Staggered deliveries refer to the practice of delivering goods in batches or at different times rather than as a single shipment. This method is widely used by organizations to manage their inventory levels, reduce warehousing costs and improve customer service. Staggered deliveries can be implemented in several ways, depending on factors such as the type of product, storage capacity, and customer demand. This helps to manage inventory and reduce wastage that may occur. 

Staggered deliveries are usually more expensive as compared to bulk deliveries, and it requires more precise planning and coordination between the manufacturer and the distributor.

Below is an example of how deliveries could be staggered to preserve the shelf life of the reagents:

  • Batch one: device is shipped.
  • Batch two: a month later, the device has arrived, and services are scheduled.
  • Batch three: a month afterward, the services are carried out, and we program the first delivery of reagents.
  • Batch four: the rest of the reagents, delivery according to the agreed time interval.











Staggered deliveries can provide several advantages:

Improved inventory management: Staggering deliveries helps to keep inventory levels low, reducing the need for costly warehousing space.
Reduced warehousing costs: By reducing the frequency of deliveries, organizations can save on warehousing and storage costs.
Better customer service: Delivering products in smaller batches provides more flexibility in meeting customer demand and can result in faster and more reliable deliveries.
Reduced risk of stockouts: By staggering deliveries, organizations can better manage their stock levels, reducing the risk of running out of stock.


To effectively implement staggered deliveries, organizations need to follow several steps:

  1. Analyze customer demand: it is essential to understand how often clients order products so that the organization can schedule deliveries accordingly.
  2. Strategize the delivery frequency: organizations should determine the optimal delivery frequency so that they can manage inventory levels without incurring excessive shipping costs.
  3. Plan for storage and handling: organizations need to ensure they have adequate storage space and equipment to manage staggered deliveries. They may also need to modify existing warehouse layouts to maximize storage space.
  4. Adjust supply chain planning: staggered deliveries can require significant changes to the supply chain, so it’s important to establish strong communication with suppliers to coordinate deliveries effectively.
  5. Monitor results: organizations need to track performance closely, measuring inventory levels, customer satisfaction, and transportation costs to ensure that the staggered delivery system is working optimally.

Staggered deliveries can provide significant benefits to organizations looking to manage their inventory levels, reduce warehousing costs, and enhance customer service. By following the key steps outlined in this blog, and taking into account important considerations, organizations can implement staggered deliveries effectively and gain a strategic advantage in the marketplace.


Learn more about NGS and NGS workflows

What is genomic sequencing using NGS?

NGS is a high-throughput methodology that enables rapid sequencing of the base pairs in DNA or RNA strain samples. This technique provides an effective, unbiased, and sensitive way to identify coronavirus mutations (new virus strains). NGS can be used in different areas, including helping to track transmissions, studying viral genetics, improving diagnostics, and evaluating the efficacy of control measures. This increased recognition that NGS can contribute to improving public health is driving more laboratories to invest in this area. However, the cost and work involved are substantial, and laboratories need to have a clear idea of the expected public health returns on this investment. In addition, most NGS equipment and products are labeled for research use only, and only a few of them can be used for diagnostic purposes.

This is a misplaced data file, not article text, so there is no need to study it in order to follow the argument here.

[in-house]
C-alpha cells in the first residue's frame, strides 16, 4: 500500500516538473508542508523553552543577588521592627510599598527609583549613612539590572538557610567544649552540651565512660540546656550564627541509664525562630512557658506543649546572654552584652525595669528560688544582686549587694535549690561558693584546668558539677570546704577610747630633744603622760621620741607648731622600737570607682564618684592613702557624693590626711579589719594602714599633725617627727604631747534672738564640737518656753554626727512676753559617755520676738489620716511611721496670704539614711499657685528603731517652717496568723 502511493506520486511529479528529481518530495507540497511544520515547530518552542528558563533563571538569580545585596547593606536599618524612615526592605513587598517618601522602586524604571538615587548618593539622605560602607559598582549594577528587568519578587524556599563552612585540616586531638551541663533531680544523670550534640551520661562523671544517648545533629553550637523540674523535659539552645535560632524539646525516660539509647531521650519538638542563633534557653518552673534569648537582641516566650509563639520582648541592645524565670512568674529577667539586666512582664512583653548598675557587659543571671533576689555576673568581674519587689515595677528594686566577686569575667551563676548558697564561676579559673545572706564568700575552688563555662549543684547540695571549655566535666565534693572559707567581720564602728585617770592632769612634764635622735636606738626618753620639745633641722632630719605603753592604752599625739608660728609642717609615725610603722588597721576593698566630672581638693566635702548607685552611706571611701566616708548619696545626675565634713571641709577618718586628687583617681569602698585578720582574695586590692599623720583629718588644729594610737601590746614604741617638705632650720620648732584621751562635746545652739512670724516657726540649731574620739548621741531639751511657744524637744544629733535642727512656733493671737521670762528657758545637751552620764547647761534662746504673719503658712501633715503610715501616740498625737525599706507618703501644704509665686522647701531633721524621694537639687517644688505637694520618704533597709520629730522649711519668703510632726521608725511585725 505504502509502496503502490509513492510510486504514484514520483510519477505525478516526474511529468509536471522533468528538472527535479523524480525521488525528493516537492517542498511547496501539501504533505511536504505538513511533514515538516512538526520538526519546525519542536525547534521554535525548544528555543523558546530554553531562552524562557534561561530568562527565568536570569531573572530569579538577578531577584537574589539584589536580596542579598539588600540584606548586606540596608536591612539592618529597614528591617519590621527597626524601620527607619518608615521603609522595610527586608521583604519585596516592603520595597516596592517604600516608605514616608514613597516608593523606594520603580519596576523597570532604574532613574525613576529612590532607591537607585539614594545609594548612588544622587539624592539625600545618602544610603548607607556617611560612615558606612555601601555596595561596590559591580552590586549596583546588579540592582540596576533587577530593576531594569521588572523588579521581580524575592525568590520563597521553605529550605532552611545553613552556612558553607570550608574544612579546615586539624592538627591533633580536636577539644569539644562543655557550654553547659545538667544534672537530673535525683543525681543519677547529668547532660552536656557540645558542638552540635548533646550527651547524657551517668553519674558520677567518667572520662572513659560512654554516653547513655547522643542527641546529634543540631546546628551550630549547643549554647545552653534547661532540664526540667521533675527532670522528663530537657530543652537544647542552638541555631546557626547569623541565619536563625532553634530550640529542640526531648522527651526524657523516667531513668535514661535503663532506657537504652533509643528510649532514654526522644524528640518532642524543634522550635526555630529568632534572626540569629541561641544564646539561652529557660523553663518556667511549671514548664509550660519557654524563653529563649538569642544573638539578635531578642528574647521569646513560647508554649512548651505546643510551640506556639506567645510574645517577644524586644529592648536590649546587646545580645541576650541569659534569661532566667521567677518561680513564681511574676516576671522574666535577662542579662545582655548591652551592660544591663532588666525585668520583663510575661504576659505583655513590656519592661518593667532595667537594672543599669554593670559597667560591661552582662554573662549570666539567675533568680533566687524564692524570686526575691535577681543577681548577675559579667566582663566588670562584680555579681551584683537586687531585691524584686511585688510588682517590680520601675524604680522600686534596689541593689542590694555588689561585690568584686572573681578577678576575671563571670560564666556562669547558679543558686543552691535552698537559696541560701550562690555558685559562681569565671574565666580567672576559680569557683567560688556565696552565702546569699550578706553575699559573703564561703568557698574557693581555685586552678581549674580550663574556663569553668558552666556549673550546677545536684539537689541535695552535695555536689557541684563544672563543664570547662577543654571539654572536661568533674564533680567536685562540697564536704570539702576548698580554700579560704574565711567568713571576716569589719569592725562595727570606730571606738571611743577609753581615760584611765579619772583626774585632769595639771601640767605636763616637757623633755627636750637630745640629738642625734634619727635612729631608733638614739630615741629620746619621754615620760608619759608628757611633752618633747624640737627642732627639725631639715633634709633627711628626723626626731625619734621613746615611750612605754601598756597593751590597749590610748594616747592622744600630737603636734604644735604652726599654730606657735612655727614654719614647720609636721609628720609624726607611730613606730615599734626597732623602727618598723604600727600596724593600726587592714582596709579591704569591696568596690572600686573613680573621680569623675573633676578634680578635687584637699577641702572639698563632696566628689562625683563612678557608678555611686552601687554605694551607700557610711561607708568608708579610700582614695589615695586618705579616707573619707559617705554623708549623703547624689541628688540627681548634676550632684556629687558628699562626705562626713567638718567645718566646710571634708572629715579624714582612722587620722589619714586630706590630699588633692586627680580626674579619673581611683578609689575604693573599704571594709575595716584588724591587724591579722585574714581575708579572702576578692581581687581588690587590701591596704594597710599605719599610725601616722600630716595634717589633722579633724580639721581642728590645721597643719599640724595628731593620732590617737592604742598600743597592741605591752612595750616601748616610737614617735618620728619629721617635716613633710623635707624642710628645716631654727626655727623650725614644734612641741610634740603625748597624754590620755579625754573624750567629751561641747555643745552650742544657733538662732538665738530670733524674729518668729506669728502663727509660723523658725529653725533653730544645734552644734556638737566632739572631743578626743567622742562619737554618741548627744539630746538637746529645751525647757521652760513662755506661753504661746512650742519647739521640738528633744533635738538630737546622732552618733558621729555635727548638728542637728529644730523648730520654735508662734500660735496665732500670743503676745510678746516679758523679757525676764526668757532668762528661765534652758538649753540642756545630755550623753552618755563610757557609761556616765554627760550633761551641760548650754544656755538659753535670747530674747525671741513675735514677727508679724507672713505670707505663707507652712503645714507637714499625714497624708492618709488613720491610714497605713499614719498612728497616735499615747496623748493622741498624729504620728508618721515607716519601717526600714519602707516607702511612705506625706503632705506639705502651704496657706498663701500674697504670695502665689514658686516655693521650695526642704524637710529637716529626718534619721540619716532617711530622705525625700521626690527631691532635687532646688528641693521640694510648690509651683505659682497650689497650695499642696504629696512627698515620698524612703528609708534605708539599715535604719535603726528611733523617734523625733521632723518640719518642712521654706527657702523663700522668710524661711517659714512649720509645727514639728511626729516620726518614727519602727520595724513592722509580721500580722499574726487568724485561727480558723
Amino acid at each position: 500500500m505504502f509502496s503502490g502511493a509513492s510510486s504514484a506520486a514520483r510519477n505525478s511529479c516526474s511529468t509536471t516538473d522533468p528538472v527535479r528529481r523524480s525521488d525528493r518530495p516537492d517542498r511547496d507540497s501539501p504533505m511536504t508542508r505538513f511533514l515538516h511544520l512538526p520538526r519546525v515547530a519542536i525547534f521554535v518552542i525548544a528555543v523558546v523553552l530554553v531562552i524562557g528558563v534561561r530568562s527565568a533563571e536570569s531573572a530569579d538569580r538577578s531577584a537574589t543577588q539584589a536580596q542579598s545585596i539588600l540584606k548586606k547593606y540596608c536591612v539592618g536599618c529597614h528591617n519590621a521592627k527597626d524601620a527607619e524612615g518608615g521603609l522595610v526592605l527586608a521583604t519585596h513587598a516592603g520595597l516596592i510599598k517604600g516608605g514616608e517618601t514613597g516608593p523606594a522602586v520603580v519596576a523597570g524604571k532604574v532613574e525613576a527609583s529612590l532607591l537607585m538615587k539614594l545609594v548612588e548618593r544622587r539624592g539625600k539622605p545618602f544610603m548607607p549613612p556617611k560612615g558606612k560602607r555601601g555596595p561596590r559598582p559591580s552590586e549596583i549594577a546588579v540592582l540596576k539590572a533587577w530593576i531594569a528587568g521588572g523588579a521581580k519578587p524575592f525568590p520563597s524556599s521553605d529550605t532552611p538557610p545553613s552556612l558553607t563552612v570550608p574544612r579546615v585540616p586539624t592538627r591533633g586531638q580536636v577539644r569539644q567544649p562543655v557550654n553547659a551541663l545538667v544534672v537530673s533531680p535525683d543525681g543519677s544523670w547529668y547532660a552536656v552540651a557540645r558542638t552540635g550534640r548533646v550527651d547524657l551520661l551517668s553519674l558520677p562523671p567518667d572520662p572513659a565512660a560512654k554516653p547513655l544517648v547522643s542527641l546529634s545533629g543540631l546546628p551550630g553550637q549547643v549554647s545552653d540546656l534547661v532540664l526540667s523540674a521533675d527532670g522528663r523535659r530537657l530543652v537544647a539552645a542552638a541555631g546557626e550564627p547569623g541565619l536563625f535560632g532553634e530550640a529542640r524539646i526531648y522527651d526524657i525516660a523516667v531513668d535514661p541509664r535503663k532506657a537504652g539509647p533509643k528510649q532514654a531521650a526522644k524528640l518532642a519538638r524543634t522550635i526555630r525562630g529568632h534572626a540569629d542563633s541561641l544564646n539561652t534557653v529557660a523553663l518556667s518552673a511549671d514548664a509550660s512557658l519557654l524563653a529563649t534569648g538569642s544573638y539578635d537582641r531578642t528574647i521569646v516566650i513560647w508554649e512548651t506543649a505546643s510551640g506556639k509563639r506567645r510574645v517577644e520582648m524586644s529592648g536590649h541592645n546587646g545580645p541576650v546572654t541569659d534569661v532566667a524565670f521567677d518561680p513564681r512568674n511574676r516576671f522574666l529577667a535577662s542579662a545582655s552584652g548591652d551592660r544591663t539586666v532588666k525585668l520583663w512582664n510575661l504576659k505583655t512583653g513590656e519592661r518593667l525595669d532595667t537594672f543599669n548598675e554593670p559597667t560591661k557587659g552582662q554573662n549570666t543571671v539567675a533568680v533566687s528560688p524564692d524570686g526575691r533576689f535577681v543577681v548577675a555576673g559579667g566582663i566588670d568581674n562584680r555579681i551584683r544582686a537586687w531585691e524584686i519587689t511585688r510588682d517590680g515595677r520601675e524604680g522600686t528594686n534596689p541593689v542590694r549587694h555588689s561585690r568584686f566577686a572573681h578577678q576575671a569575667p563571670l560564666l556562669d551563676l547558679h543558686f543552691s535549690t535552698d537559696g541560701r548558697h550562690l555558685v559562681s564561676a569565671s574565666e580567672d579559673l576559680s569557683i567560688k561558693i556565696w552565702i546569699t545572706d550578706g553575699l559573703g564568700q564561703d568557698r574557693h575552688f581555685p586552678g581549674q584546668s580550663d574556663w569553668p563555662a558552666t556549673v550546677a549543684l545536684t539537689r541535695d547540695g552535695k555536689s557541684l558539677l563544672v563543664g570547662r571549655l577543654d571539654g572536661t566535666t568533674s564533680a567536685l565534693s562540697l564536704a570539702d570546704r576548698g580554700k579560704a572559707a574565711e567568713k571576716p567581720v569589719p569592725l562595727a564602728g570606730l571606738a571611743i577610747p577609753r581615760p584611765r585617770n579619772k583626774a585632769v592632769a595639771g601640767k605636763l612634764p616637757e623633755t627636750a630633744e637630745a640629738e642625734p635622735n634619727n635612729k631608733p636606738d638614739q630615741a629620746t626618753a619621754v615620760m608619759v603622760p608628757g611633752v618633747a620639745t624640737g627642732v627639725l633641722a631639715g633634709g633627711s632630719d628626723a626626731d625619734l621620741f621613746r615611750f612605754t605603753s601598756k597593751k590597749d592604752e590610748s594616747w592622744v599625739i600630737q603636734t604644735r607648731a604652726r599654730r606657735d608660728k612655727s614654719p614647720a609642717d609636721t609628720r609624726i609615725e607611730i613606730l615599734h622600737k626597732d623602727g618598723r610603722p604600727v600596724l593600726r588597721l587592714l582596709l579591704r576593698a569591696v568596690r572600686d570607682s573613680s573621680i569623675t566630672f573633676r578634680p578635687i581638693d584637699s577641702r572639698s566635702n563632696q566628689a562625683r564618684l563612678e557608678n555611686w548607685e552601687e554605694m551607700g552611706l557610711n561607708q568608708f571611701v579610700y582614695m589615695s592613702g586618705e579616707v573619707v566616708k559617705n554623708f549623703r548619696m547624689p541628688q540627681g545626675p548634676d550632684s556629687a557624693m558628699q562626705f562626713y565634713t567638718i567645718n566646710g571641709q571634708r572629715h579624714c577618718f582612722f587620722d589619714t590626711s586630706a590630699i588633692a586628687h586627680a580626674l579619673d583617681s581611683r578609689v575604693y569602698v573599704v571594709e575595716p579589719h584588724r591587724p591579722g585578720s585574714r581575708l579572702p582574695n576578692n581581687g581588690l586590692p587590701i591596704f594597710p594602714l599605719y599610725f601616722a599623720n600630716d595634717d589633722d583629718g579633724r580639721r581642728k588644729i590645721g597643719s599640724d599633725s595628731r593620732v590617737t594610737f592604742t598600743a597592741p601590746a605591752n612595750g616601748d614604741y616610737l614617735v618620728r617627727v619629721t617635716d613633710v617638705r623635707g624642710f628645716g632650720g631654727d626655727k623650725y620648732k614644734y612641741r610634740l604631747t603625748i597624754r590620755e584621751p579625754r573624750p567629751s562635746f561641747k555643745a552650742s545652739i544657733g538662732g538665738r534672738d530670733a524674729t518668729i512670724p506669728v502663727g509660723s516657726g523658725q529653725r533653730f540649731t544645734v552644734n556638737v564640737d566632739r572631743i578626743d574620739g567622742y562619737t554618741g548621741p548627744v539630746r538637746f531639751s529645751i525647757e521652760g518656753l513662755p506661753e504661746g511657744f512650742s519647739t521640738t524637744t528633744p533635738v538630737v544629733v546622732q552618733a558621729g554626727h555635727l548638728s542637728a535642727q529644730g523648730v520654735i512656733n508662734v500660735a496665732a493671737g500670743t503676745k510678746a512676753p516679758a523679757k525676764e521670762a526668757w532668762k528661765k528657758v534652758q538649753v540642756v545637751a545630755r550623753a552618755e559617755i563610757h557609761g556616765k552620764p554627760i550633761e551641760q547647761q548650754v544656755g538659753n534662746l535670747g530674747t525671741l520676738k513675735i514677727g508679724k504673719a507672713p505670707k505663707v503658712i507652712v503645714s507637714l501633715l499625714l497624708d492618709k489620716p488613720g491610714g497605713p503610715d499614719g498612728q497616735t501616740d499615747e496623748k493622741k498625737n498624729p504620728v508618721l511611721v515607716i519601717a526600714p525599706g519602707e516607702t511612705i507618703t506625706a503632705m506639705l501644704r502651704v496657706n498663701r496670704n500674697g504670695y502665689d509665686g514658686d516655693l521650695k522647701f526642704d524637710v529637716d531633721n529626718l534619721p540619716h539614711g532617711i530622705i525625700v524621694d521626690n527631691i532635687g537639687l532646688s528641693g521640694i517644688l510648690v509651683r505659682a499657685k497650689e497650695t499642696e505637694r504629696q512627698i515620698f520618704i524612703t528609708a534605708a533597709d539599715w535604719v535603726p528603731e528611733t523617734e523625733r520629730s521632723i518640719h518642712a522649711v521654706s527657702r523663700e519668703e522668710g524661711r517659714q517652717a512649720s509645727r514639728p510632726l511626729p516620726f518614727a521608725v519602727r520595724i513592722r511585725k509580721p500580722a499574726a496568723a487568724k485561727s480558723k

NGS and specific NGS workflows

There are four primary process steps that are part of the NGS workflow: sample collection, library preparation, sequencing, and bioinformatics analysis. These are all combined for data sharing. Sample collection and preparation involves the collection of a sample from a patient, such as a throat swab, and the storage and transportation of the sample extraction of the viral RNA before further processing, which can be either manual or automated. During the library preparation, the extracted nucleic acid is transformed into a prepared sample library which is ready for sequencing. This may include fragmentation or size selection of the nucleic acids, the addition of sequencing adapters, quantification, and quality control of the resulting libraries is also done. For library preparation, polymerase chain reaction (PCR) kits and library prep kits are required. This step is usually preceded by a quality control check of the extracted RNA. During sequencing, the sequence of the bases in a series of nucleic acids is determined by one of a number of methods to provide readable data and raw sequence reads. The entry of a prepared sample library into a sequencing system to retrieve raw sequencing information is performed. Specific sequencing reagent kits may be used in the step. For bioinformatics analysis, the processing and conversion of the raw data that is produced during sequencing into one of several formats suitable for ongoing analysis or interpretation is done. This data analysis may be performed in-house or outsourced as well as cloud-based. The approach adopted towards data sharing, which includes the databases used and the file types detachment of metadata, will all impact the ability of others outside the original sequence and group to be able to effectively use the information. There are a number of suppliers and vendors which provide products useful in multiple steps of the sequencing workflow however, not all suppliers would provide products for every step